So how do you know who is speaking God’s Word, then? How do you recognize a false teacher from a true teacher? How do you know I’m not a false teacher? In his usual style we heard Jesus give us a simple way to test people: “by their fruit you will recognize them.”
So we can ask this about any teacher: Are people nourished and built up by what this person teaches? Not a false prophet. Does what they say match what God’s Word says? Not a false prophet.
And Jesus follows this up to remind us that someone’s “fruit” is not a big, showy display of power or ability, because false prophets can also “yield” that kind of fruit. Just think of how many big, popular ministries have come and gone, or how many popular teachers have claimed to do great miracles in Jesus’ name, only to later be found out to be frauds or cheating people. Instead, Jesus says the “only the one who does the will of my Father in heaven…will enter the kingdom of heaven, and not everyone who says to me, ‘Lord, Lord.’” And in John (6:40) Jesus says: “My Father’s will is that everyone who looks to the Son and believes in him shall have eternal life, and I will raise them up at the last day.” And Jesus here says that he will say to false prophets: “Then I will tell them plainly, ‘I never knew you. Away from me, you evildoers!’” In other words, what counts is knowing Jesus, or rather, being know by Jesus.
And remember, Jesus doesn’t tell us these things to terrorize us or leave us in despair. No. Jesus tells us these things to keep us from suffering and harm, from false teaching which bears bad fruit. Jesus gives us these warnings so that through faith we have eternal life, now and forever, and will be raised up at the last day.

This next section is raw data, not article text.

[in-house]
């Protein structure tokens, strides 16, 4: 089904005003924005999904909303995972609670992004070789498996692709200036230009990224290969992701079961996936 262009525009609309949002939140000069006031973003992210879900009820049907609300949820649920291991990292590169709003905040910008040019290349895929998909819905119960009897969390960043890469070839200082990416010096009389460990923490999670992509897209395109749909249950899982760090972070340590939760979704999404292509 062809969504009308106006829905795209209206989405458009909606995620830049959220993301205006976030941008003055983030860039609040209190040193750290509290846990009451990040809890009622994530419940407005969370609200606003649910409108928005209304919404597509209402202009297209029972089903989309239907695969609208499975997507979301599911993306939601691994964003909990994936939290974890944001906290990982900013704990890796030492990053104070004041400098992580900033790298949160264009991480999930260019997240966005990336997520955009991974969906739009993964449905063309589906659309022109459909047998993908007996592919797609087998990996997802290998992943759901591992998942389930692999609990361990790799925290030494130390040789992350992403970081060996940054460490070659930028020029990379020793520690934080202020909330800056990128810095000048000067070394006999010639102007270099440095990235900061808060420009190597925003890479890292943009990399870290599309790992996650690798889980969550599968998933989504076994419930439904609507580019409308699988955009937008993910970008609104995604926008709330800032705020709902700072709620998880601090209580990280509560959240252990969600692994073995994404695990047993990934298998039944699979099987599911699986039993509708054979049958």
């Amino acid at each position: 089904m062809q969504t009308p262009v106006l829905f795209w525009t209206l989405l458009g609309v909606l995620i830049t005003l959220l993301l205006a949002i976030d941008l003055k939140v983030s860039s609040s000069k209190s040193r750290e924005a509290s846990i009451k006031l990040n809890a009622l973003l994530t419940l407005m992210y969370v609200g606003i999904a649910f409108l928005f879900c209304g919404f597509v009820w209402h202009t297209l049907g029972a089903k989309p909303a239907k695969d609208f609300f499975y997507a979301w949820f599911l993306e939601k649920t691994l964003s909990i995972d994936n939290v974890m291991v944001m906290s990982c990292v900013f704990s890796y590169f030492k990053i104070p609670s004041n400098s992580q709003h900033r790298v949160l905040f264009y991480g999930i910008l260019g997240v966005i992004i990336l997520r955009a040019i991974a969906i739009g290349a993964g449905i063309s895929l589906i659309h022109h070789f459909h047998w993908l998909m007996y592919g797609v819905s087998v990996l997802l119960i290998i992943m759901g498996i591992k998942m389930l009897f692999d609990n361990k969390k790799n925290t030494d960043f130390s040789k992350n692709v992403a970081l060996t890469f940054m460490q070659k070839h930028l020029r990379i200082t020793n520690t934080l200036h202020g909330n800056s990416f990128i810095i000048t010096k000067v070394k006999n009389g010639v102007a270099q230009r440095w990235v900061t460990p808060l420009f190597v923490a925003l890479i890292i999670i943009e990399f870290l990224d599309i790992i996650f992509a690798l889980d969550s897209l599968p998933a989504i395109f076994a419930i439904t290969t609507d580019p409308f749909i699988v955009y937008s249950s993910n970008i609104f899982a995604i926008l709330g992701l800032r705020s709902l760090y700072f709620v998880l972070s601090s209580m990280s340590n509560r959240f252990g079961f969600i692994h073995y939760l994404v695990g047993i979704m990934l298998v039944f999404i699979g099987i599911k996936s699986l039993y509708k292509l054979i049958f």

In the days of Dr. Martin Luther the simple Gospel message of salvation through faith found in God’s Word was becoming lost. People were believing in false teaching popes who were greedy for money and power, selling forgiveness for money, keeping people in doubt about their salvation, and acting as corrupt as any bad politician today. And you see, most people didn’t have access to God’s Word, and were only taught traditions of man. This is why Luther and those who followed his reforming movement wanted people to have access to Bibles and have translations made in languages that the common people could understand. This is why when Luther was famously asked to deny the things he was teaching from the Bible, similar to Micaiah in our Old Testament lesson, Luther ended his speech by saying (according to one translation):
Your Imperial Majesty and Your Lordships demand a simple answer. Here it is, plain and unvarnished. Unless I am convicted [convinced] of error by the testimony of Scripture or (since I put no trust in the unsupported authority of Pope or councils, since it is plain that they have often erred and often contradicted themselves) by manifest reasoning, I stand convicted [convinced] by the Scriptures to which I have appealed, and my conscience is taken captive by God’s word, I cannot and will not recant anything, for to act against our conscience is neither safe for us, nor open to us. God help me. Amen.